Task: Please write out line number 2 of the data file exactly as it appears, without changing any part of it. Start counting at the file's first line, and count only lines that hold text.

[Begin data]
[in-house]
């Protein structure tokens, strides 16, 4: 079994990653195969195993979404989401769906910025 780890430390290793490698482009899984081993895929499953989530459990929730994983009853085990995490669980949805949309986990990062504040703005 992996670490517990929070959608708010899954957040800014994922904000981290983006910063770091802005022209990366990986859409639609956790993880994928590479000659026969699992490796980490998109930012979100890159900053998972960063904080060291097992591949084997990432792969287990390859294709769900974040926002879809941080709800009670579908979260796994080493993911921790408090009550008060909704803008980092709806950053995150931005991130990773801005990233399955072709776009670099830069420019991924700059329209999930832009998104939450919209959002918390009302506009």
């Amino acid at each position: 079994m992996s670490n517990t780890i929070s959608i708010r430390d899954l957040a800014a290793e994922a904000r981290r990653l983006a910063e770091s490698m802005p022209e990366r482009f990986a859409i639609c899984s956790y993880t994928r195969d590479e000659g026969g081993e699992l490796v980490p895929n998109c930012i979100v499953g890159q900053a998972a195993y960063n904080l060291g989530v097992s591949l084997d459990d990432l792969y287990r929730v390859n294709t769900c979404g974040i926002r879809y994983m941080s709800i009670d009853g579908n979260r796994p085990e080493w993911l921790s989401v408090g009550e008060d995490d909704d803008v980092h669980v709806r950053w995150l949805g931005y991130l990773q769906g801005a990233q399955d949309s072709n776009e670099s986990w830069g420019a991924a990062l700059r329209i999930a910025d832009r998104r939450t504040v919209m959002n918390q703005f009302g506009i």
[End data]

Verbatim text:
């Protein structure tokens, strides 16, 4: 079994990653195969195993979404989401769906910025 780890430390290793490698482009899984081993895929499953989530459990929730994983009853085990995490669980949805949309986990990062504040703005 992996670490517990929070959608708010899954957040800014994922904000981290983006910063770091802005022209990366990986859409639609956790993880994928590479000659026969699992490796980490998109930012979100890159900053998972960063904080060291097992591949084997990432792969287990390859294709769900974040926002879809941080709800009670579908979260796994080493993911921790408090009550008060909704803008980092709806950053995150931005991130990773801005990233399955072709776009670099830069420019991924700059329209999930832009998104939450919209959002918390009302506009």